Recruiting and retaining staff

Keeping the Level Green staff at the proper level has always been a challenge. While Delano and Hardy don’t think it’ll ever become less of a problem, they have implemented some “strategic initiatives” they say are working.

Recently, Level Green hired a full-time recruiter and shared an in-house survey with all employees to determine what is most important to its workers. Following the survey, a committee comprised of employees at all levels will review the results.

“It’s going to be a long process, but we’re going to have to put significant time, effort and money toward it to be able to continue our growth,” Hardy says. “It’s going to be a major project, I believe, for a number of years. We just have to work on it; there are no magic bullets, there is no magic wand … there’s just constant hard work.”

Doug Delano (left) and Bill Hardy founded Level Green in 2002 and haven’t looked back. (Photo: TonyVentourisPhotography.com)

Doug Delano (left) and Bill Hardy founded Level Green in 2002 and haven’t looked back. (Photo: TonyVentourisPhotography.com)

Delano adds that he knows his leadership team is up to the challenge and that they have learned from experience.

“We are often solving the same problems today that we were solving when we were a $200,000 company,” Delano says. “We had staffing problems when we were a $200,000 company. We’ll be a $100 million company and still be looking for people. Paul will have less hair, but he’s going to have the same problem.”

Wisniewski heads the committee that focuses on training and developing staff, another element in successfully retaining employees. The most exciting thing about it, he says, is it gives employees the opportunity to be successful in the long term. Hardy says the desire to help employees succeed for the long term is a foundation of the company.

“I get excited about making sure that we stick to the basics that made us successful,” he says. “When we first started with 10 employees to when we’ll be 500 or 1,000, we have to maintain that smaller company feel. That’s very important to Doug and me because that’s what got us here. That’s part of these committees and initiatives, they all lead to growth, but growth through maintaining our core values and doing the right thing.”

Level Green is also proactive about building a pipeline of future employees. The company actively connects with local universities, colleges and community colleges.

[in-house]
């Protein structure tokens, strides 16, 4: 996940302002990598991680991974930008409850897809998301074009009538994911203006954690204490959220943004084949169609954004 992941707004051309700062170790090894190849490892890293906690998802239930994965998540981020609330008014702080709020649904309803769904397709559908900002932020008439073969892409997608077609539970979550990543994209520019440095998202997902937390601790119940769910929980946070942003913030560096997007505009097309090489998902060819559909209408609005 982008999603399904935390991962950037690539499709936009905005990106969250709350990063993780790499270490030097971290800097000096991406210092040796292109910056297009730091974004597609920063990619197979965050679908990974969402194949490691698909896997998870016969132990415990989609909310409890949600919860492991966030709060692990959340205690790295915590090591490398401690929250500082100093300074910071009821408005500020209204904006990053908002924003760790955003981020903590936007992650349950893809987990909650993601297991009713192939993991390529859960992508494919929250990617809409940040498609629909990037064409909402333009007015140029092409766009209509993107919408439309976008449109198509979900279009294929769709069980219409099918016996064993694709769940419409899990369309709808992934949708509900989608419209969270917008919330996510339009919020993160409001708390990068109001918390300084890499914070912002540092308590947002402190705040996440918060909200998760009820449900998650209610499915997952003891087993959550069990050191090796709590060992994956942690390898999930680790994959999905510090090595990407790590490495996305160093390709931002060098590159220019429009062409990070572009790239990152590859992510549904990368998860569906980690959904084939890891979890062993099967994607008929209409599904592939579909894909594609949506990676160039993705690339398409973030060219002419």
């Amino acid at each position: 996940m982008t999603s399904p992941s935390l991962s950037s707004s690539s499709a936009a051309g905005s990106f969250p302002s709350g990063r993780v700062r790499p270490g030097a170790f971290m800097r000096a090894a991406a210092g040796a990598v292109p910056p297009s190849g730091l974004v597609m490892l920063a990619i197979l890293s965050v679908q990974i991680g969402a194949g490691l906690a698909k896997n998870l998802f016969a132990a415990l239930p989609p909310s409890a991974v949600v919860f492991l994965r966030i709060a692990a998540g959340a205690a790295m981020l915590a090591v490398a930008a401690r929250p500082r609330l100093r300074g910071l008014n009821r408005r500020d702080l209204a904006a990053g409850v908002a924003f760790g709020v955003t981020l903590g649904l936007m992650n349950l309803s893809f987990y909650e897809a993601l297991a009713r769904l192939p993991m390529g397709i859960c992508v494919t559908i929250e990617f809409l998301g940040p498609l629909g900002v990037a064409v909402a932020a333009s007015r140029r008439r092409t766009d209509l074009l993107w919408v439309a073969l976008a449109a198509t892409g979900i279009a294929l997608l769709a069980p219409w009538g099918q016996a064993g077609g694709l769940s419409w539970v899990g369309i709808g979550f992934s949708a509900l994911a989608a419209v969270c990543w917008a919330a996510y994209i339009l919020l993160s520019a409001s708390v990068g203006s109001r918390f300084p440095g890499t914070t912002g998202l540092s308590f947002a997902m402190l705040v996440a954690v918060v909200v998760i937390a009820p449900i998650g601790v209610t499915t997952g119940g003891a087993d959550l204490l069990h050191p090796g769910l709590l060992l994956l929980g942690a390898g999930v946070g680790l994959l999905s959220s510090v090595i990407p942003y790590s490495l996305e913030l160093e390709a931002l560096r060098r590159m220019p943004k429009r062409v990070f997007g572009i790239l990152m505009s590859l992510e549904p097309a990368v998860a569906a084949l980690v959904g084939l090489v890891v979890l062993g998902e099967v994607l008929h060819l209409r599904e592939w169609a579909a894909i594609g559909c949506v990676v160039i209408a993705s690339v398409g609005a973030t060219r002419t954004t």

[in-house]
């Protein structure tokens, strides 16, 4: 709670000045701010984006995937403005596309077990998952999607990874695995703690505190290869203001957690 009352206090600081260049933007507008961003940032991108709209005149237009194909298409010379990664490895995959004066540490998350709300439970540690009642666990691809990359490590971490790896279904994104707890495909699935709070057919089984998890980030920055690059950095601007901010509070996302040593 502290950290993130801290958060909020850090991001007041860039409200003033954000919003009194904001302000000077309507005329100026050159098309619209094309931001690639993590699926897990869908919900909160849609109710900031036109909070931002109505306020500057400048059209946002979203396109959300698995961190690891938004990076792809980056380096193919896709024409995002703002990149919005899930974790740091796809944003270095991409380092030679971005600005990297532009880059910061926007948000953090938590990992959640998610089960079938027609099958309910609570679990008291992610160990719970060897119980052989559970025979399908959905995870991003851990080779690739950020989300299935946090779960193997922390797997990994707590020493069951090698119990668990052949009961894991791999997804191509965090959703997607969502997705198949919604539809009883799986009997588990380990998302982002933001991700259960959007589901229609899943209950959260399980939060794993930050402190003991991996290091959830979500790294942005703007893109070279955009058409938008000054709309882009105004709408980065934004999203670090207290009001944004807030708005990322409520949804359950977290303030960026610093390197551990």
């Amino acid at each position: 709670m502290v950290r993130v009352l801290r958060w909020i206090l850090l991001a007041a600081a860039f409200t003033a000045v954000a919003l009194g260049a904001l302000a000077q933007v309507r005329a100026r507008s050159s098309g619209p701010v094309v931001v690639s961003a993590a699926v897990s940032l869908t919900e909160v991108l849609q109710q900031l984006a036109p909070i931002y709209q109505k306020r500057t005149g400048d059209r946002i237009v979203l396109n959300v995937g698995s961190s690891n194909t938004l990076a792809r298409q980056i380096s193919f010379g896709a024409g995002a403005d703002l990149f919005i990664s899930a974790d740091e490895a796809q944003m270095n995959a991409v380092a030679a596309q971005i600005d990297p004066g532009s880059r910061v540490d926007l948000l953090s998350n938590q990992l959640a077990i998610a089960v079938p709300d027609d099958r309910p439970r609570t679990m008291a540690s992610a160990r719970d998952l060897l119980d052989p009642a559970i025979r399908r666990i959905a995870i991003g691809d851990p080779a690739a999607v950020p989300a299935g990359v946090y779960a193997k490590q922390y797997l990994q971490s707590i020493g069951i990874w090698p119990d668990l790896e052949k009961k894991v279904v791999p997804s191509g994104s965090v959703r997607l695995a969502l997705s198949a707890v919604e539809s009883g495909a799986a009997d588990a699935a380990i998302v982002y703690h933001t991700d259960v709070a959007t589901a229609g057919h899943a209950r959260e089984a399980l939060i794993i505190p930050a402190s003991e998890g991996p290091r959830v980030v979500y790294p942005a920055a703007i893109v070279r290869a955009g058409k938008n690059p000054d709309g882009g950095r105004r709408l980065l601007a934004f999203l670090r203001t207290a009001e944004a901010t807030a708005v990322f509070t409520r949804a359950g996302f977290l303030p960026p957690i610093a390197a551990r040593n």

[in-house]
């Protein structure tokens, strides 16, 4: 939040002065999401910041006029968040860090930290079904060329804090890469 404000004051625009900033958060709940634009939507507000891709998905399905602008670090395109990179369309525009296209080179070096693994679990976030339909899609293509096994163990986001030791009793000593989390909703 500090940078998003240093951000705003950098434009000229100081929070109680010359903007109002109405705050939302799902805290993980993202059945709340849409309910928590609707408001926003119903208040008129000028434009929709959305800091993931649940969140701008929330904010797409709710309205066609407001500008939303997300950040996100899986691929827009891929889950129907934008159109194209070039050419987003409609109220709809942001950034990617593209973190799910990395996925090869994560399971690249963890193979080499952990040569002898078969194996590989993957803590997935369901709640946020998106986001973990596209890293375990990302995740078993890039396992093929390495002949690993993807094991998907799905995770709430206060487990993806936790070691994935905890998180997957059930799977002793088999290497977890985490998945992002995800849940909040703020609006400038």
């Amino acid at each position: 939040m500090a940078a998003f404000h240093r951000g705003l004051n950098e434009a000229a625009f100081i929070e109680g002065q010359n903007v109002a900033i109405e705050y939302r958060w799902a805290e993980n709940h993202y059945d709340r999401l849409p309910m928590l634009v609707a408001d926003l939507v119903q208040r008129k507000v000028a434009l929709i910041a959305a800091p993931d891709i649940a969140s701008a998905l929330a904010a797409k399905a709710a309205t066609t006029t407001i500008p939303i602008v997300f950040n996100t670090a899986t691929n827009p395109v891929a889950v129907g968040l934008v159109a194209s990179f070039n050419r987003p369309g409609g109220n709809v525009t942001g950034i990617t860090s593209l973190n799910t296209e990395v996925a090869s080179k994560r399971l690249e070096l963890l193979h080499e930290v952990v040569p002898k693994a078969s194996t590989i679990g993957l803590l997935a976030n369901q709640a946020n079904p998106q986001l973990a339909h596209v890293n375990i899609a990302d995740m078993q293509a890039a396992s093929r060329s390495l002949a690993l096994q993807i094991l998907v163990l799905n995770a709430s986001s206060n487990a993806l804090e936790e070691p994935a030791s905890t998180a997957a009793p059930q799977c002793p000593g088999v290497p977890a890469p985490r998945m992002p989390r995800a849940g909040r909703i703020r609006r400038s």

“We want to get younger people in and show them that we’re an organization that is investing in growth and investing in people,” Hardy says. “Hopefully, by building this pipeline, we’ll bring in people who can grow through the organization and support us for our 10-year plan.”

It starts with trust

Delano looks back at the 20-plus years of Level Green and says he and Hardy didn’t know what they were getting into at the beginning, but he’s happy the partnership has brought happiness to many.

“I don’t think Bill and I ever set out to have a company this large,” he says. “We worked for a great company in Ruppert that taught us a whole lot, and we’ve been able to carry that on. Bill and I have always felt very strongly that if you make a commitment to somebody, whether it be your family, a friend, an employee or a customer … you live by it.”

However much Hardy paid Delano by the hour back in the 1990s, it’s paid off, and then some, in the 2020s.

“My wife calls Doug my ‘work wife,’” Hardy laughs. “Partnerships are like a marriage in many ways. It starts with trust. You have to trust each other, and you have to communicate. Realize that you will not always agree. When Doug and I had offices side-by-side, it was pretty evident to most people around us that we didn’t always agree. But there was a trust level, and that continues on.”

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Seth Jones

About the Author:

Seth Jones, a graduate of Kansas University’s William Allen White School of Journalism and Mass Communications, was voted best columnist in the industry in 2014 and 2018 by the Turf & Ornamental Communicators Association. Seth has more than 19 years of experience in the golf and turf industries and has traveled the world seeking great stories. He is editor-in-chief of Landscape Management, Golfdom and Athletic Turf magazines. Jones can be reached at sjones@northcoastmedia.net.